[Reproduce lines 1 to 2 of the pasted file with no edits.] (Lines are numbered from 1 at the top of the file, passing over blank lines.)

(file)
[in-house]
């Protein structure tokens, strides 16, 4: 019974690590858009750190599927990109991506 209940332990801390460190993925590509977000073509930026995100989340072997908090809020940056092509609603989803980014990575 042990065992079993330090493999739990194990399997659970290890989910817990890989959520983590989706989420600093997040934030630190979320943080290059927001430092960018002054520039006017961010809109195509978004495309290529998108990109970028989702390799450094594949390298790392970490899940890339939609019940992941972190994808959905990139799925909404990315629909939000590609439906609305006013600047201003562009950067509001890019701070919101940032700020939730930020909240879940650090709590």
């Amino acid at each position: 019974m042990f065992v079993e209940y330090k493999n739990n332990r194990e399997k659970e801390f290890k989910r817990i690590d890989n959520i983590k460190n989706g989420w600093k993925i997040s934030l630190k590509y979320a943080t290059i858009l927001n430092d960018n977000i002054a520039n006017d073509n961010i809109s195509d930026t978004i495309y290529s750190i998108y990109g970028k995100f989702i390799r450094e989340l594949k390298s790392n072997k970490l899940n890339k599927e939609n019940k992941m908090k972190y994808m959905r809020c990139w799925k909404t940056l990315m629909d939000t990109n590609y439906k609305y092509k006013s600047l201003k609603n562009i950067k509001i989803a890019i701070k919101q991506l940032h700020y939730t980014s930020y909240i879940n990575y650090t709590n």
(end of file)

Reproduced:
[in-house]
């Protein structure tokens, strides 16, 4: 019974690590858009750190599927990109991506 209940332990801390460190993925590509977000073509930026995100989340072997908090809020940056092509609603989803980014990575 042990065992079993330090493999739990194990399997659970290890989910817990890989959520983590989706989420600093997040934030630190979320943080290059927001430092960018002054520039006017961010809109195509978004495309290529998108990109970028989702390799450094594949390298790392970490899940890339939609019940992941972190994808959905990139799925909404990315629909939000590609439906609305006013600047201003562009950067509001890019701070919101940032700020939730930020909240879940650090709590």